Suse/NovellThis Forum is for the discussion of Suse Linux.
Welcome to LinuxQuestions.org, a friendly and active Linux Community.
You are currently viewing LQ as a guest. By joining our community you will have the ability to post topics, receive our newsletter, use the advanced search, subscribe to threads and access many other special features. Registration is quick, simple and absolutely free. Join our community today!
Note that registered members see fewer ads, and ContentLink is completely disabled once you log in.
If you have any problems with the registration process or your account login, please contact us. If you need to reset your password, click here.
Having a problem logging in? Please visit this page to clear all LQ-related cookies.
Introduction to Linux - A Hands on Guide
This guide was created as an overview of the Linux Operating System, geared toward new users as an exploration tour and getting started guide, with exercises at the end of each chapter.
For more advanced trainees it can be a desktop reference, and a collection of the base knowledge needed to proceed with system and network administration. This book contains many real life examples derived from the author's experience as a Linux system and network administrator, trainer and consultant. They hope these examples will help you to get a better understanding of the Linux system and that you feel encouraged to try out things on your own.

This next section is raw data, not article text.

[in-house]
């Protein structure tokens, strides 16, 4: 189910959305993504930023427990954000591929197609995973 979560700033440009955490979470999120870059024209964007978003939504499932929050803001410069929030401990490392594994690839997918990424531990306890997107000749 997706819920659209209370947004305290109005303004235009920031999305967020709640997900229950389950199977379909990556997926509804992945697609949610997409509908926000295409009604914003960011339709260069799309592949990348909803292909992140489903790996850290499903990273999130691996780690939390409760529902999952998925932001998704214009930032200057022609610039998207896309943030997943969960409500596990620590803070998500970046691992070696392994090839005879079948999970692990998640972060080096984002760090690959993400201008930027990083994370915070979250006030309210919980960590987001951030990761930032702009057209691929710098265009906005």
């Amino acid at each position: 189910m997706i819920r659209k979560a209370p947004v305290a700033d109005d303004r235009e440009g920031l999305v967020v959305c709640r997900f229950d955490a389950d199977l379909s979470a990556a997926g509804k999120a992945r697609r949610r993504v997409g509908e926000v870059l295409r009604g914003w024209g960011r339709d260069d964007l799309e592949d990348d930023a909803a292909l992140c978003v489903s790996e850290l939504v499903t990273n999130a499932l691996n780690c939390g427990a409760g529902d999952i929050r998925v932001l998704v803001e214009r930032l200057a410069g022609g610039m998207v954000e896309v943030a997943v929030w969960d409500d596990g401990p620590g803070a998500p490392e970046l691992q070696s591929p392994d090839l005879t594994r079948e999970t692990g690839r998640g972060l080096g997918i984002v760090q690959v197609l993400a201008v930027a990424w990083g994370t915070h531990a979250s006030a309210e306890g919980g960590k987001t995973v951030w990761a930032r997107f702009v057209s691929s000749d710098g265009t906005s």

Click Here to receive this Complete Guide absolutely free.
I've been trying to edit my .bash_profile to include a directory that contains the java compiler in the PATH. I'm brand new to linux and am having a hard time to say the least...my understanding is that the PATH is defined in /etc/profile but to edit it you have to use ~/.bash_profile which is looked at before /etc/profile by the system...? In windows it was a matter of clicking an "Environment Variable" button and pasting the addition to the PATH you wanted at the end behind a semi-colon. There's gotta be a way to make this work.
When bash is invoked as an interactive login shell, or as a non-inter-
active shell with the --login option, it first reads and executes com-
mands from the file /etc/profile, if that file exists. After reading
that file, it looks for ~/.bash_profile, ~/.bash_login, and ~/.profile,
in that order, and reads and executes commands from the first one that
exists and is readable.
right, and I can get the path to set like in the example you posted but then when I open a new session it has reset back to the original path. So I'm trying to figure out how to make it stay thanks for the response, makes it more understandable.
export PATH=$PATH:/what/ever/path >> ~/.profile
export PATH=$PATH:/what/ever/path >> ~/.bash_profile
Which ever you wanted it to work for
Note: Logged on as the normal user of course.
log off / log on
Should be there
That will append the wanted string into .profile which will run at next logon.